Further notes – separated because I do not want it to sound too confusing above^, expand the following summary notation for extra tips which should solve the problem I think @joynstar is going after. I never tested the following because I do not have “that hardware” but I am pretty sure it is the solution that is being sought because it looks like a simple Midi Controller, and so it shouldn’t be too difficult to resolve the MIDI-Learn/binding issue. (“MIDI shortcuts” is a misnomer – actually the request pertains as “MIDI Learning” because “controls” from the “Midi controller” get binded to “controls inside the daw” << easy vocabulary – if someone knows a better to phrase it, let me know… I think I got this right.)
Mapping CC-* numbers for the Alesis v25 "PADS"
Tracks also have their own “Midi port I/O” ports…
eg: the Midi port I/O for MyMidiTrack, is named “MyMidiTrack in” and “MyMidiTrack out” – as these are like “slots” but they’re really just called “track midi ports” as they belong to the track.
( see also about “track’s outputs” – Ardour just says “track’s output ports” as the ports can be either “audio” or “midi” types. I call it track midi ports here just to make it easier to explain how midi ports actually exist for a midi track. The midi ports are either “input” or “output” and belong to a “track”. )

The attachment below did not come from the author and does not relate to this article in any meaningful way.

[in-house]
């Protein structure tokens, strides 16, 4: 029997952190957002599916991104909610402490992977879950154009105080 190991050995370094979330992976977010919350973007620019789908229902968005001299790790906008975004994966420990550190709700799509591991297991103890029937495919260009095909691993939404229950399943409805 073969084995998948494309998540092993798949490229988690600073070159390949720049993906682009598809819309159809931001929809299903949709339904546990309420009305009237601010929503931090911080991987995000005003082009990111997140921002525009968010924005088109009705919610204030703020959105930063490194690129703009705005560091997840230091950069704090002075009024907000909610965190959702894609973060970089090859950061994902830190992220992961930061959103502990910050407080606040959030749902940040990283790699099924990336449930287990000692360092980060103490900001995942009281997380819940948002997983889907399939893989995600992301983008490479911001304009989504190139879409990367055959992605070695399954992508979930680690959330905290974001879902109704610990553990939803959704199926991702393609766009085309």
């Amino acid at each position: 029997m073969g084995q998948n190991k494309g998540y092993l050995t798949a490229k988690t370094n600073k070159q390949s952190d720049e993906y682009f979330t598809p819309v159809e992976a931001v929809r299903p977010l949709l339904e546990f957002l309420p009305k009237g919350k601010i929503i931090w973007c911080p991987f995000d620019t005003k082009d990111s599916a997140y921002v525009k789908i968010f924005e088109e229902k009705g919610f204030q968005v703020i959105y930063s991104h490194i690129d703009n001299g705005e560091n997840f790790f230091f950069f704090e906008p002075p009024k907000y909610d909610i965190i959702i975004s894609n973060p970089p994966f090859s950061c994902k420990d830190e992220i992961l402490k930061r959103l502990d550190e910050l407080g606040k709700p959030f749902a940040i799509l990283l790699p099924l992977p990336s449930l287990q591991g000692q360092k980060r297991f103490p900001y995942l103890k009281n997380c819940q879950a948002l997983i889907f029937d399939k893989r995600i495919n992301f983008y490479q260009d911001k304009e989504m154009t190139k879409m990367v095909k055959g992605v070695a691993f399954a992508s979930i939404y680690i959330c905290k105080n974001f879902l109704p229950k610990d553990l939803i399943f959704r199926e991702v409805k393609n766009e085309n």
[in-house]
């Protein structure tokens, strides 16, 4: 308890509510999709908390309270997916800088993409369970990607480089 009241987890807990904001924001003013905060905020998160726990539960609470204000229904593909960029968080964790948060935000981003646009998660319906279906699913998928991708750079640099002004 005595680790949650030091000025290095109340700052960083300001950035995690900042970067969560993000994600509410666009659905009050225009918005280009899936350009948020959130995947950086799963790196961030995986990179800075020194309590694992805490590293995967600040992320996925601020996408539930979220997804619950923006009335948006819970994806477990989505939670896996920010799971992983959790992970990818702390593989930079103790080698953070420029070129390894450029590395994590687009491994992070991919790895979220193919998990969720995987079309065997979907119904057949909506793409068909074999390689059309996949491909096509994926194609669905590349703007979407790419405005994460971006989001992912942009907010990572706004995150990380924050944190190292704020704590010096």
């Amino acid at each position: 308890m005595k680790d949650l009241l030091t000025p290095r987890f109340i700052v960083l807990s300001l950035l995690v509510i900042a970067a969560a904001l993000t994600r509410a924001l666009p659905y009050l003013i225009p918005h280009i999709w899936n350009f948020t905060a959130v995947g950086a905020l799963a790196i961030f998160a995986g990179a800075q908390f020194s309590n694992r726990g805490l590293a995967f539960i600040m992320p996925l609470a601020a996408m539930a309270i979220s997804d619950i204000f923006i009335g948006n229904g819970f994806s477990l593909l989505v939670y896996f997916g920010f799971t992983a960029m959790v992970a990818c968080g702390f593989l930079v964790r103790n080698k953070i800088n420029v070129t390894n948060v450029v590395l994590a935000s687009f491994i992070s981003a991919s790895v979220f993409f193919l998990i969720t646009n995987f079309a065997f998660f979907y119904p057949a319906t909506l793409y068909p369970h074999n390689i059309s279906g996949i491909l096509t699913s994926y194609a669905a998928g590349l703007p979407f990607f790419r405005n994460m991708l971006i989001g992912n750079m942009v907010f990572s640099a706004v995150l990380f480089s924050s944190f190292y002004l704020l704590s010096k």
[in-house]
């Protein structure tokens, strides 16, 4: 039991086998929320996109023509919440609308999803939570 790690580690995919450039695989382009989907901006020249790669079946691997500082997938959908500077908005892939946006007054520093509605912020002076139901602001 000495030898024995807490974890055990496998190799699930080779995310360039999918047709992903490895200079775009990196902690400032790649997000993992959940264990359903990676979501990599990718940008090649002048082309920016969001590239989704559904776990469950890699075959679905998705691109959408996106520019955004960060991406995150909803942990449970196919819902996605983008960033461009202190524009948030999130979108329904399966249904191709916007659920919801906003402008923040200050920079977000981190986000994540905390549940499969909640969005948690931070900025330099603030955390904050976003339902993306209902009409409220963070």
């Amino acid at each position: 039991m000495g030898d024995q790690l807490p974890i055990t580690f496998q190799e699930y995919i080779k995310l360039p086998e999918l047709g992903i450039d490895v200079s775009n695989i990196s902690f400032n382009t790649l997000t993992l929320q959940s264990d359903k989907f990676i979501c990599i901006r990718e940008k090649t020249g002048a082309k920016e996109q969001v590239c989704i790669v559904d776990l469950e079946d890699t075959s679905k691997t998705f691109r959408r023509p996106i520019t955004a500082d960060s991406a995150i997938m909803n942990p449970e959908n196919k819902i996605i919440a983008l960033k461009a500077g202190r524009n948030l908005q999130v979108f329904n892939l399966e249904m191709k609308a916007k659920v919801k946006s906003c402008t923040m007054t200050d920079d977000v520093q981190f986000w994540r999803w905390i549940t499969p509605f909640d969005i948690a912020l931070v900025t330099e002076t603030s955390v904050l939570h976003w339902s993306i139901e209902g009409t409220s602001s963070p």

(these screenshots are not from your setup, and are just demonstration purposes)
^ Notice that you can select/bind a MIDI input source from the pull-down above the plugin list. I am not able to select the hardware midi port that is binded as a ‘control surface’.
Here, even though the “MyMidiTrack in” is “binded” to listen to MIDI notes from “Keystation 88 MIDI 1”, I don’t think messages from the ‘control surface’ can reach into MIDI-Learning for plugins. << if I am wrong on this, someone can correct me… Here I can send CC- messages from the note-sending hardware midi port.
The Alesis V25’s documentation mentions that the “PADS” generate CC-* messages. With the MIDI Tracer window from Window/Midi_Tracer menu (details about in manual here), it should show the CC- number right after the channel number – note: if it shows it in hex, then you probably just want to use something like kmidimon or gmidimon to see it in human decimal.
With Note-sending hardware midi input port “V25 MIDI 1(In)” connected to a track, and having test what the CC-* number is for each PAD button, you can then use the following plugin to grab the specific CC-* number message and transform that into a “Midi note” message that the sitting “synth plugin” only understands. The name of this plugin is called "MIDI CC to Note", and it comes with Ardour.
^ It looks pretty intuitive, and I suppose the setting to use is
“All keys, key = parameter, velocity= CC-value” for the Operation mode,